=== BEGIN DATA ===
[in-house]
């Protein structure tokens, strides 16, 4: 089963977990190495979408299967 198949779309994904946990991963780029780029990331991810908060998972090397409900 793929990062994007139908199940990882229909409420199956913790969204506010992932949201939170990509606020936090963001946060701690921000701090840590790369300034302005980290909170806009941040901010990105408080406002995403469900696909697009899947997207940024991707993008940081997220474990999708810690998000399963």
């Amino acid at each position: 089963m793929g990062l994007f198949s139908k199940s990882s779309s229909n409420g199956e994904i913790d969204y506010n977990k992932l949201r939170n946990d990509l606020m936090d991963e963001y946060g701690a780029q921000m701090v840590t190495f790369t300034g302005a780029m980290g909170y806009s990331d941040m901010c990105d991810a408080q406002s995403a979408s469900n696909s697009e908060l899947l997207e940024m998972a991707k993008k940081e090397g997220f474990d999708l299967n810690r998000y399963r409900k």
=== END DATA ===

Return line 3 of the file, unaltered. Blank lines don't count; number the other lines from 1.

């Amino acid at each position: 089963m793929g990062l994007f198949s139908k199940s990882s779309s229909n409420g199956e994904i913790d969204y506010n977990k992932l949201r939170n946990d990509l606020m936090d991963e963001y946060g701690a780029q921000m701090v840590t190495f790369t300034g302005a780029m980290g909170y806009s990331d941040m901010c990105d991810a408080q406002s995403a979408s469900n696909s697009e908060l899947l997207e940024m998972a991707k993008k940081e090397g997220f474990d999708l299967n810690r998000y399963r409900k």